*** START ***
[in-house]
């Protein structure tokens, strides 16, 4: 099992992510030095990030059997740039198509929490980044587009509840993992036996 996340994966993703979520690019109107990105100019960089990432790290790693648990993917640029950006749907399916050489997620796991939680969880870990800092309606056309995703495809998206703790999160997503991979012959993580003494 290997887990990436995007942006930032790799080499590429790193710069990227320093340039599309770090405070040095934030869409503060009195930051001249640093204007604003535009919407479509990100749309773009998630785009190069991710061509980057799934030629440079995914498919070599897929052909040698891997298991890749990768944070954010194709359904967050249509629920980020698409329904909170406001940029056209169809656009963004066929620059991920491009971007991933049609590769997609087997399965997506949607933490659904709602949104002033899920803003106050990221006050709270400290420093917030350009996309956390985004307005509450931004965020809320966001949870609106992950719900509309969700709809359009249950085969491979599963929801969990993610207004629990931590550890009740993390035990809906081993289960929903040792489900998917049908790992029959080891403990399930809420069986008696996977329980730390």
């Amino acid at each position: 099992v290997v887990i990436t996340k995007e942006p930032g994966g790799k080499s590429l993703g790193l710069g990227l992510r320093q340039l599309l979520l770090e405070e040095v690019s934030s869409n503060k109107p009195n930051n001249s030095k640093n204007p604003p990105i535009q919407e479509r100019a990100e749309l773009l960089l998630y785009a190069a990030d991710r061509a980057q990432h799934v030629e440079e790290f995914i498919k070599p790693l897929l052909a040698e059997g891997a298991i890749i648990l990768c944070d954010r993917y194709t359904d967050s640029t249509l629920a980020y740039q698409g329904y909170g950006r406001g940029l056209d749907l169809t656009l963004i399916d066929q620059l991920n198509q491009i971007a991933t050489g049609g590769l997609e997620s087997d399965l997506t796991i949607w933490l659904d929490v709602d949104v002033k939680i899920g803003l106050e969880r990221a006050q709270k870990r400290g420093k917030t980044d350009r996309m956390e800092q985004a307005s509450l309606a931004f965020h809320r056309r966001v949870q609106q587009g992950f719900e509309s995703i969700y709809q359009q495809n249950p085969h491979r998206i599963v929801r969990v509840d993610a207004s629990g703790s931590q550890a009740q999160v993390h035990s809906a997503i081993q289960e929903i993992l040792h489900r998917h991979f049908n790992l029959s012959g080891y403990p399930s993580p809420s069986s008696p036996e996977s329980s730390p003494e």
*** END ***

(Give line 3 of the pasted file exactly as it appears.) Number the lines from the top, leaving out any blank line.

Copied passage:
């Amino acid at each position: 099992v290997v887990i990436t996340k995007e942006p930032g994966g790799k080499s590429l993703g790193l710069g990227l992510r320093q340039l599309l979520l770090e405070e040095v690019s934030s869409n503060k109107p009195n930051n001249s030095k640093n204007p604003p990105i535009q919407e479509r100019a990100e749309l773009l960089l998630y785009a190069a990030d991710r061509a980057q990432h799934v030629e440079e790290f995914i498919k070599p790693l897929l052909a040698e059997g891997a298991i890749i648990l990768c944070d954010r993917y194709t359904d967050s640029t249509l629920a980020y740039q698409g329904y909170g950006r406001g940029l056209d749907l169809t656009l963004i399916d066929q620059l991920n198509q491009i971007a991933t050489g049609g590769l997609e997620s087997d399965l997506t796991i949607w933490l659904d929490v709602d949104v002033k939680i899920g803003l106050e969880r990221a006050q709270k870990r400290g420093k917030t980044d350009r996309m956390e800092q985004a307005s509450l309606a931004f965020h809320r056309r966001v949870q609106q587009g992950f719900e509309s995703i969700y709809q359009q495809n249950p085969h491979r998206i599963v929801r969990v509840d993610a207004s629990g703790s931590q550890a009740q999160v993390h035990s809906a997503i081993q289960e929903i993992l040792h489900r998917h991979f049908n790992l029959s012959g080891y403990p399930s993580p809420s069986s008696p036996e996977s329980s730390p003494e």